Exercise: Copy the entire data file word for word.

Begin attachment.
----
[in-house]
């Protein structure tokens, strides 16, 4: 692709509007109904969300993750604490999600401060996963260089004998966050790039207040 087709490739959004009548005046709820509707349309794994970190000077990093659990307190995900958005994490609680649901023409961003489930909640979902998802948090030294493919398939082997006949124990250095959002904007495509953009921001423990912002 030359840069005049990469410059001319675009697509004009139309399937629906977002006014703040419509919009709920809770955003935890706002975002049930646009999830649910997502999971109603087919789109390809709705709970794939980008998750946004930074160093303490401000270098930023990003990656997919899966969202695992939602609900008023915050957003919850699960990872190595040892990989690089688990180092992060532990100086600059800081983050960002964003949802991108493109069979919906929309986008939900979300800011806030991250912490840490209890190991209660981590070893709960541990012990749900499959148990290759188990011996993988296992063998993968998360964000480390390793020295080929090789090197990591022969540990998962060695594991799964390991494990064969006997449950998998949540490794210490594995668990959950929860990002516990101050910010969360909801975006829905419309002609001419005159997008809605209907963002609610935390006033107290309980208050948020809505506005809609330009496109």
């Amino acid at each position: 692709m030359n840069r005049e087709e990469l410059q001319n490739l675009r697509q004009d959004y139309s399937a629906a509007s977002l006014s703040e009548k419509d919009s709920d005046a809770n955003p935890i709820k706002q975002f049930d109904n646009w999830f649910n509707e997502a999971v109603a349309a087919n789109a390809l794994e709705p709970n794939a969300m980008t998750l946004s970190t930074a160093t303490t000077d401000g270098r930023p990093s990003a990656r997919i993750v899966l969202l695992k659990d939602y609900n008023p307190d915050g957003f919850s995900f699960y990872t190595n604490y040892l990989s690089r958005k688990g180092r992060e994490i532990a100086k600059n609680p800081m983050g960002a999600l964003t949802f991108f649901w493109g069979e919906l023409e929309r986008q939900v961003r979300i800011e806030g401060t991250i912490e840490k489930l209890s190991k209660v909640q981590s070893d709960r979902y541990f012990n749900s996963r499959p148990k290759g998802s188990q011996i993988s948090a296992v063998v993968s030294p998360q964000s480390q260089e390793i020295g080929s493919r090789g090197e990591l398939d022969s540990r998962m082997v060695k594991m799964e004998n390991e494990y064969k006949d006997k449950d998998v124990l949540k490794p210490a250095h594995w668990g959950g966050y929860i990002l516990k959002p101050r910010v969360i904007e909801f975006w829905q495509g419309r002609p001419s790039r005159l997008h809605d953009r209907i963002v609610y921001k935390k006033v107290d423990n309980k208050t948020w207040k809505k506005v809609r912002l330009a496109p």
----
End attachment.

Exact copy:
[in-house]
């Protein structure tokens, strides 16, 4: 692709509007109904969300993750604490999600401060996963260089004998966050790039207040 087709490739959004009548005046709820509707349309794994970190000077990093659990307190995900958005994490609680649901023409961003489930909640979902998802948090030294493919398939082997006949124990250095959002904007495509953009921001423990912002 030359840069005049990469410059001319675009697509004009139309399937629906977002006014703040419509919009709920809770955003935890706002975002049930646009999830649910997502999971109603087919789109390809709705709970794939980008998750946004930074160093303490401000270098930023990003990656997919899966969202695992939602609900008023915050957003919850699960990872190595040892990989690089688990180092992060532990100086600059800081983050960002964003949802991108493109069979919906929309986008939900979300800011806030991250912490840490209890190991209660981590070893709960541990012990749900499959148990290759188990011996993988296992063998993968998360964000480390390793020295080929090789090197990591022969540990998962060695594991799964390991494990064969006997449950998998949540490794210490594995668990959950929860990002516990101050910010969360909801975006829905419309002609001419005159997008809605209907963002609610935390006033107290309980208050948020809505506005809609330009496109």
């Amino acid at each position: 692709m030359n840069r005049e087709e990469l410059q001319n490739l675009r697509q004009d959004y139309s399937a629906a509007s977002l006014s703040e009548k419509d919009s709920d005046a809770n955003p935890i709820k706002q975002f049930d109904n646009w999830f649910n509707e997502a999971v109603a349309a087919n789109a390809l794994e709705p709970n794939a969300m980008t998750l946004s970190t930074a160093t303490t000077d401000g270098r930023p990093s990003a990656r997919i993750v899966l969202l695992k659990d939602y609900n008023p307190d915050g957003f919850s995900f699960y990872t190595n604490y040892l990989s690089r958005k688990g180092r992060e994490i532990a100086k600059n609680p800081m983050g960002a999600l964003t949802f991108f649901w493109g069979e919906l023409e929309r986008q939900v961003r979300i800011e806030g401060t991250i912490e840490k489930l209890s190991k209660v909640q981590s070893d709960r979902y541990f012990n749900s996963r499959p148990k290759g998802s188990q011996i993988s948090a296992v063998v993968s030294p998360q964000s480390q260089e390793i020295g080929s493919r090789g090197e990591l398939d022969s540990r998962m082997v060695k594991m799964e004998n390991e494990y064969k006949d006997k449950d998998v124990l949540k490794p210490a250095h594995w668990g959950g966050y929860i990002l516990k959002p101050r910010v969360i904007e909801f975006w829905q495509g419309r002609p001419s790039r005159l997008h809605d953009r209907i963002v609610y921001k935390k006033v107290d423990n309980k208050t948020w207040k809505k506005v809609r912002l330009a496109p």